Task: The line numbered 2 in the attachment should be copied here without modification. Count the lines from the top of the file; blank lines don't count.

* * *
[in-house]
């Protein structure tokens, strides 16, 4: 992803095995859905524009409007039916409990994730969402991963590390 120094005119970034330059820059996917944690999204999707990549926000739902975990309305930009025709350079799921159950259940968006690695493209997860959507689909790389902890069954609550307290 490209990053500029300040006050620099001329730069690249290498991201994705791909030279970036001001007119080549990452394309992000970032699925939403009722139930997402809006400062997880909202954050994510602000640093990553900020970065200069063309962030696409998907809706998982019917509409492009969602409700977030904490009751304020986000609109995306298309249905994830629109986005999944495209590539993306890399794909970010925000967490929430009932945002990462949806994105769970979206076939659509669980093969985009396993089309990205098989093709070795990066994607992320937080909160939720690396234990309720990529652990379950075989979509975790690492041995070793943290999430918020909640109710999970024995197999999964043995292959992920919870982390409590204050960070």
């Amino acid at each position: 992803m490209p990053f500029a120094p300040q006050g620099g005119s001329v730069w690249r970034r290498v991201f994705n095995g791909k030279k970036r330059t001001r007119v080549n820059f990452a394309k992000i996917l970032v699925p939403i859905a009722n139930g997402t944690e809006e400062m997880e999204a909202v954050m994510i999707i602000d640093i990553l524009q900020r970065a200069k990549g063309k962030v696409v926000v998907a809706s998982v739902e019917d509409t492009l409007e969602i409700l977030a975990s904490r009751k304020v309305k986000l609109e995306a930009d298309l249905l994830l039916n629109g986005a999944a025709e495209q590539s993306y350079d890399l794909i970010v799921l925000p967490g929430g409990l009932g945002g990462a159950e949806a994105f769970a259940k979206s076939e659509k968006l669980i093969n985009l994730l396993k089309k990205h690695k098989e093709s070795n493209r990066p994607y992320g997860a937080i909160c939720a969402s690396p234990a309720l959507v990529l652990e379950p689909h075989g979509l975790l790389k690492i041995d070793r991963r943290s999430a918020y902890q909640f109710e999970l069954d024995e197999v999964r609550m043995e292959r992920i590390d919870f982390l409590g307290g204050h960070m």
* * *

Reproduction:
């Protein structure tokens, strides 16, 4: 992803095995859905524009409007039916409990994730969402991963590390 120094005119970034330059820059996917944690999204999707990549926000739902975990309305930009025709350079799921159950259940968006690695493209997860959507689909790389902890069954609550307290 490209990053500029300040006050620099001329730069690249290498991201994705791909030279970036001001007119080549990452394309992000970032699925939403009722139930997402809006400062997880909202954050994510602000640093990553900020970065200069063309962030696409998907809706998982019917509409492009969602409700977030904490009751304020986000609109995306298309249905994830629109986005999944495209590539993306890399794909970010925000967490929430009932945002990462949806994105769970979206076939659509669980093969985009396993089309990205098989093709070795990066994607992320937080909160939720690396234990309720990529652990379950075989979509975790690492041995070793943290999430918020909640109710999970024995197999999964043995292959992920919870982390409590204050960070």